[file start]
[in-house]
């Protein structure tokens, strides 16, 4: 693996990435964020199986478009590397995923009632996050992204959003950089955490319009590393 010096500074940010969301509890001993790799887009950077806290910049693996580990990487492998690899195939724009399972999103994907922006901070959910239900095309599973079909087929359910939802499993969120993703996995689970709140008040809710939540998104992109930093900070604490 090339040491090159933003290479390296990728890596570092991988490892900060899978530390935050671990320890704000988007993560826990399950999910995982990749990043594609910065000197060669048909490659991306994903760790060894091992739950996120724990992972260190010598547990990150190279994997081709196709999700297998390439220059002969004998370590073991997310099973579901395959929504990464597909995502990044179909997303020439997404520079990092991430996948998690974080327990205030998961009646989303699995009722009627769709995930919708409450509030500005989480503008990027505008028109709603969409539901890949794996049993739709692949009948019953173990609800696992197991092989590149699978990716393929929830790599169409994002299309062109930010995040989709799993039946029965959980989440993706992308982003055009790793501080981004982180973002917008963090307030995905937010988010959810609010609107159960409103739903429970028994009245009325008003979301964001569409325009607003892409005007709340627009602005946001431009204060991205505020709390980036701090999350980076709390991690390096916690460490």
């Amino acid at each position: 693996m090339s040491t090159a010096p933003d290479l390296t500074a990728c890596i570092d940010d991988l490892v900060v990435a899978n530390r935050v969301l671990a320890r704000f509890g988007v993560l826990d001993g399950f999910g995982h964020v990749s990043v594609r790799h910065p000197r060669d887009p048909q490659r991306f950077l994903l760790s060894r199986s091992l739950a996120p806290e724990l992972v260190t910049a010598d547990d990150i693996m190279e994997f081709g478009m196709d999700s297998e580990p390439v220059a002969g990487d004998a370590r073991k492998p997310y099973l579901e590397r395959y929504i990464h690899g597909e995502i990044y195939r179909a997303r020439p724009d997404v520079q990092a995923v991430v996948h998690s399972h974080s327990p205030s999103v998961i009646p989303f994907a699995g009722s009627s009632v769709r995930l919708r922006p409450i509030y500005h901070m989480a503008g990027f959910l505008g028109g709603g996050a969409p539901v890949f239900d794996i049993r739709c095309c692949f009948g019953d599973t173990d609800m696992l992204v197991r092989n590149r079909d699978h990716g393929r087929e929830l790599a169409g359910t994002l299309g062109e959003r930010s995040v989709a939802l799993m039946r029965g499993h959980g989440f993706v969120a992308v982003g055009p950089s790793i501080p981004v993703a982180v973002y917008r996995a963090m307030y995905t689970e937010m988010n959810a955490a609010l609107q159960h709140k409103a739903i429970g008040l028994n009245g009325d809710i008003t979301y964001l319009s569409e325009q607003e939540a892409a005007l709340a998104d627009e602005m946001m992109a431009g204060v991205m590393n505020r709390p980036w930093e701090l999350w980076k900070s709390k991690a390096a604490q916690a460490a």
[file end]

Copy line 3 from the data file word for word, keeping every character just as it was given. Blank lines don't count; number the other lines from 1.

């Amino acid at each position: 693996m090339s040491t090159a010096p933003d290479l390296t500074a990728c890596i570092d940010d991988l490892v900060v990435a899978n530390r935050v969301l671990a320890r704000f509890g988007v993560l826990d001993g399950f999910g995982h964020v990749s990043v594609r790799h910065p000197r060669d887009p048909q490659r991306f950077l994903l760790s060894r199986s091992l739950a996120p806290e724990l992972v260190t910049a010598d547990d990150i693996m190279e994997f081709g478009m196709d999700s297998e580990p390439v220059a002969g990487d004998a370590r073991k492998p997310y099973l579901e590397r395959y929504i990464h690899g597909e995502i990044y195939r179909a997303r020439p724009d997404v520079q990092a995923v991430v996948h998690s399972h974080s327990p205030s999103v998961i009646p989303f994907a699995g009722s009627s009632v769709r995930l919708r922006p409450i509030y500005h901070m989480a503008g990027f959910l505008g028109g709603g996050a969409p539901v890949f239900d794996i049993r739709c095309c692949f009948g019953d599973t173990d609800m696992l992204v197991r092989n590149r079909d699978h990716g393929r087929e929830l790599a169409g359910t994002l299309g062109e959003r930010s995040v989709a939802l799993m039946r029965g499993h959980g989440f993706v969120a992308v982003g055009p950089s790793i501080p981004v993703a982180v973002y917008r996995a963090m307030y995905t689970e937010m988010n959810a955490a609010l609107q159960h709140k409103a739903i429970g008040l028994n009245g009325d809710i008003t979301y964001l319009s569409e325009q607003e939540a892409a005007l709340a998104d627009e602005m946001m992109a431009g204060v991205m590393n505020r709390p980036w930093e701090l999350w980076k900070s709390k991690a390096a604490q916690a460490a």